You're not going to get a great answer here about the "internals" because there are multiple topologies for inverter designs and all are fairly complex w.r.t. handling reactive loads. I think you'll have to study inverter design on your own to really know the details, then you still might not understand the limits on someone else's design.

Finally, a crude sketch I drew re. the load spec. You probably understand this, but if not, you'll need to.

DaveE said:
One needs a battery and input circuitry to support a 1000W load, the other only needs half that amount. The output circuit requirements are similar since the VA spec is the same. One will supply more power to good loads (PF > 0.5). For worse loads the VAR limit is the same. Below 500W they are equivalent.

You're not going to get a great answer here about the "internals" because there are multiple topologies for inverter designs and all are fairly complex w.r.t. handling reactive loads. I think you'll have to study inverter design on your own to really know the details, then you still might not understand the limits on someone else's design.

Finally, a crude sketch I drew re. the load spec. You probably understand this, but if not, you'll need to.

View attachment 314287
I think I understand now. The UPS can't supply 1000W but it can supply 1000VA because 866VAR quickly returns to the UPS. I can see how the size of the battery creates this limitation. Thanks

Tom.G
Historically the loads that were most likely to need a UPS had terrible power factor. This results in many of them having a large split between VA and W.

Modern electronics now need to follow stricter regulations around power factor. Many computers are certified to 80 Plus.

Better power factor should prompt UPS makers to narrow the split. This will be easier on our wallets and our backs.

BoB

1. What is an uninterruptible power supply (UPS)?

An uninterruptible power supply (UPS) is a device that provides emergency power to a load when the main power source fails or fluctuates. It is typically used to protect sensitive electronic equipment from power outages, voltage spikes, and other electrical disturbances.

2. What are the output specifications of a UPS?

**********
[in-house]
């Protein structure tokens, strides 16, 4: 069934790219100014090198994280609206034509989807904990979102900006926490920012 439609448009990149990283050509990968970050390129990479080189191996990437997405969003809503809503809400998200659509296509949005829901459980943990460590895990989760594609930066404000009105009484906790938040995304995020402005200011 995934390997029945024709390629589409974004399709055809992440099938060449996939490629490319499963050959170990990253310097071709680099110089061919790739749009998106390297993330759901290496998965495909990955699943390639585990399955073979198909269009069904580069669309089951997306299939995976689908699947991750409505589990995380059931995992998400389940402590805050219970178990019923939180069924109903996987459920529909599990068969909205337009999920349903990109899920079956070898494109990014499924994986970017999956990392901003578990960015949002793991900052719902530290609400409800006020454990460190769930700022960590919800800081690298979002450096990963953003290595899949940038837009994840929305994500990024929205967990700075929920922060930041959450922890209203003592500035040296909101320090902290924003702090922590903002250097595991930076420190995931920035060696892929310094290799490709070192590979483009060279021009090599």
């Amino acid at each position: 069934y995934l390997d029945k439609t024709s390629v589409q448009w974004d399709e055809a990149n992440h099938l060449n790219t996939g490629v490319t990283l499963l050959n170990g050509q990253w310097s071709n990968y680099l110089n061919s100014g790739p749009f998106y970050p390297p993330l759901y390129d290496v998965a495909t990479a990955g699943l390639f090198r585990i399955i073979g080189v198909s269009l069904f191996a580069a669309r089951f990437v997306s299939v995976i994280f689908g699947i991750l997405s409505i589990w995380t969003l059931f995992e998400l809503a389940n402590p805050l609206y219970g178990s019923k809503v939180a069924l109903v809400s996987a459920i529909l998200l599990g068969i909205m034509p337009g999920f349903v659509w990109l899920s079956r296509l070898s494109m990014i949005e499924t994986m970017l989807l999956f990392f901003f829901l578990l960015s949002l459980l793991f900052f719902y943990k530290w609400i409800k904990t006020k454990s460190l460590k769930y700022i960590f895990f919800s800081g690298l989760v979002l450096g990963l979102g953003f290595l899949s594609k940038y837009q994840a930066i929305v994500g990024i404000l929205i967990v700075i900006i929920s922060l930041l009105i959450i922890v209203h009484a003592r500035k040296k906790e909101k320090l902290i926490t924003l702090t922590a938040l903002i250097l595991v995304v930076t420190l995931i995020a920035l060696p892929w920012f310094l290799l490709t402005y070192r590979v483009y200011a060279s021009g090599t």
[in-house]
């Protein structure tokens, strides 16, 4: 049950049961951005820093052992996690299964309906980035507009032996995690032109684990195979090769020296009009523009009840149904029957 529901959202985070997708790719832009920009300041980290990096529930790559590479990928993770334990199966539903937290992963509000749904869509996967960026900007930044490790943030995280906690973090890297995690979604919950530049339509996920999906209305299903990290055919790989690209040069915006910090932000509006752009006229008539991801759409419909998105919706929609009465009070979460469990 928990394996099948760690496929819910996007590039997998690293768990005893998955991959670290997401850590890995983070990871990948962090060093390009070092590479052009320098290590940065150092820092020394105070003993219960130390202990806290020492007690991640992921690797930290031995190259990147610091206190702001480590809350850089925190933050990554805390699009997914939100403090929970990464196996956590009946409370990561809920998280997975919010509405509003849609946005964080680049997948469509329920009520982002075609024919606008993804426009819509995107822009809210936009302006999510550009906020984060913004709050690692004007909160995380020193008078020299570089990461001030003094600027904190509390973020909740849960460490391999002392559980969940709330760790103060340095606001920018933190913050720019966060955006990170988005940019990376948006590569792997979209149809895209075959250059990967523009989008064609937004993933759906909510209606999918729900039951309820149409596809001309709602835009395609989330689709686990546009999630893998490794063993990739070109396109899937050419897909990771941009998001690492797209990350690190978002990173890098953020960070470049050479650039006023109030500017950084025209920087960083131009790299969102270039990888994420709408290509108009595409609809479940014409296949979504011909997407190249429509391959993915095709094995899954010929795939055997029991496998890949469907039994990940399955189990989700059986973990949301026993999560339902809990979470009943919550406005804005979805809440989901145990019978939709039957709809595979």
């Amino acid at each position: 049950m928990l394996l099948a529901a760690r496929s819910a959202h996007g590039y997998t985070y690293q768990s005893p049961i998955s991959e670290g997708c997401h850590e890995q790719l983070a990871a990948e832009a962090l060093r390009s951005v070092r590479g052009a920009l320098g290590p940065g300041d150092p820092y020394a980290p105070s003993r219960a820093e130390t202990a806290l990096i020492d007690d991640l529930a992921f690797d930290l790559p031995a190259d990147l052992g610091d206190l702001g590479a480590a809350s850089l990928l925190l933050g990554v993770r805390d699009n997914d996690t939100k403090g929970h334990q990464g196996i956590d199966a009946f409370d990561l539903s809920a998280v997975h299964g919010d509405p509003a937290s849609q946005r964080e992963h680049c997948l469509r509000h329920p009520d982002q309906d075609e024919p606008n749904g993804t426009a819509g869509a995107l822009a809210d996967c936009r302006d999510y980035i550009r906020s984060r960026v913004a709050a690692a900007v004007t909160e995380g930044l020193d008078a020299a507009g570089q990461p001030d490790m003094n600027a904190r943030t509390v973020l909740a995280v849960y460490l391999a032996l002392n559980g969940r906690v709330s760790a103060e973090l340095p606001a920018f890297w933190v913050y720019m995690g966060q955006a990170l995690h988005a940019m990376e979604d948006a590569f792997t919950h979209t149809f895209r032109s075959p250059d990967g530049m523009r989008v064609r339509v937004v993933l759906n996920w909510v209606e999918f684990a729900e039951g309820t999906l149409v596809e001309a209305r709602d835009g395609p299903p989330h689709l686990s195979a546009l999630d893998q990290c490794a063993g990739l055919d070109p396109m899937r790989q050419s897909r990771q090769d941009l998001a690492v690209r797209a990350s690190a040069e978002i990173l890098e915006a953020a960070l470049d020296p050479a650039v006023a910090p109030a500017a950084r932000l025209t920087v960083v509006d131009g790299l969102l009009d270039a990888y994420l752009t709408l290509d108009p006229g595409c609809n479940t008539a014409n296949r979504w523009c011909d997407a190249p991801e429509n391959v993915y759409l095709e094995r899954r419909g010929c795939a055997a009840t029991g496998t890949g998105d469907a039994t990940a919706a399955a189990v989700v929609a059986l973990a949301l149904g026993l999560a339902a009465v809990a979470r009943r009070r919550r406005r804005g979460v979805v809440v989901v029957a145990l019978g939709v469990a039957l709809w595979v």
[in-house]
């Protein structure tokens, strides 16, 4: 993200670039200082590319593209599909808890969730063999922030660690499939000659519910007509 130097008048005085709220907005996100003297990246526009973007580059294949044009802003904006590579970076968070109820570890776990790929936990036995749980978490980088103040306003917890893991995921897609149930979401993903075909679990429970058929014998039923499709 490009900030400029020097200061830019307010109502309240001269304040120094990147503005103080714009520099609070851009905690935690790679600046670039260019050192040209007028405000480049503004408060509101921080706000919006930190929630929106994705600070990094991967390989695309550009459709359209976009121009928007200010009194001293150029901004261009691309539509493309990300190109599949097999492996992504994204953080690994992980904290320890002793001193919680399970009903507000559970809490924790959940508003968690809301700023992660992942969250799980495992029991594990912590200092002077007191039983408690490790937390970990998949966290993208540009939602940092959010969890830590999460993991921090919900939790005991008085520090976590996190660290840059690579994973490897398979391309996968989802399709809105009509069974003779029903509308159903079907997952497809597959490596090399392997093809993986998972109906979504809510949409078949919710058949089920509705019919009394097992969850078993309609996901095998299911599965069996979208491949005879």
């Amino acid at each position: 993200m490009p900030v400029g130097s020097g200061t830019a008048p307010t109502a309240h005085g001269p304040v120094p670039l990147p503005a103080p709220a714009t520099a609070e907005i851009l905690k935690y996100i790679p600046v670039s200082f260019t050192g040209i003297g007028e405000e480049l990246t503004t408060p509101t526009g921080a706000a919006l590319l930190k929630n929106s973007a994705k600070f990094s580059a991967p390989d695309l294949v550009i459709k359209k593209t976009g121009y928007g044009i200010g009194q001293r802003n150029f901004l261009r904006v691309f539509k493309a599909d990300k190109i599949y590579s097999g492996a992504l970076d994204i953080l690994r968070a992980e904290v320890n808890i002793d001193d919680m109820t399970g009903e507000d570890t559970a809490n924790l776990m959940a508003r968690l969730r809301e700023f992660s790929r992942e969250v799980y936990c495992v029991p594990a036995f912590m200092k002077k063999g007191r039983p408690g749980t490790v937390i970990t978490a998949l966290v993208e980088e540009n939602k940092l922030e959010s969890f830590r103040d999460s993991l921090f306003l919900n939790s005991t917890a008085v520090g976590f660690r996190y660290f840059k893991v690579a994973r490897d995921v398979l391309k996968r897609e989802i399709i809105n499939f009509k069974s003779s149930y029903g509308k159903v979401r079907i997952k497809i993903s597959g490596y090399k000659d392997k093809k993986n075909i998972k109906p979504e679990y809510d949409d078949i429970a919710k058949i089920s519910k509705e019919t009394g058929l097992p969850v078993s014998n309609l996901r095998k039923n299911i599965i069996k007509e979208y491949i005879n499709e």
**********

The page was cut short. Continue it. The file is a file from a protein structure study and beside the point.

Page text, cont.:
The output specifications of a UPS include voltage, frequency, and current ratings. These specifications indicate the amount of power that the UPS can deliver to a load without compromising its performance or safety. They are typically listed in volts (V) for voltage, Hertz (Hz) for frequency, and amperes (A) for current.

3. How do I choose the right UPS output specifications for my equipment?

To choose the right UPS output specifications for your equipment, you need to consider the power requirements of your devices. This includes their voltage, frequency, and current ratings, as well as their power consumption. You should also consider any future expansion plans and the runtime you need in case of a power outage.

4. What is the difference between rated and maximum output specifications for a UPS?

The rated output specifications of a UPS refer to the maximum amount of power that the UPS can deliver continuously without overheating or damaging its components. The maximum output specifications, on the other hand, refer to the peak power that the UPS can deliver for a short period of time, usually a few seconds, to handle power surges or start-up currents.

5. Can I connect multiple devices to a UPS with different output specifications?

Yes, you can connect multiple devices to a UPS with different output specifications. However, it is important to ensure that the UPS has enough capacity to handle the combined power requirements of all the devices. You should also make sure that the voltage and frequency outputs of the UPS are compatible with the devices you are connecting.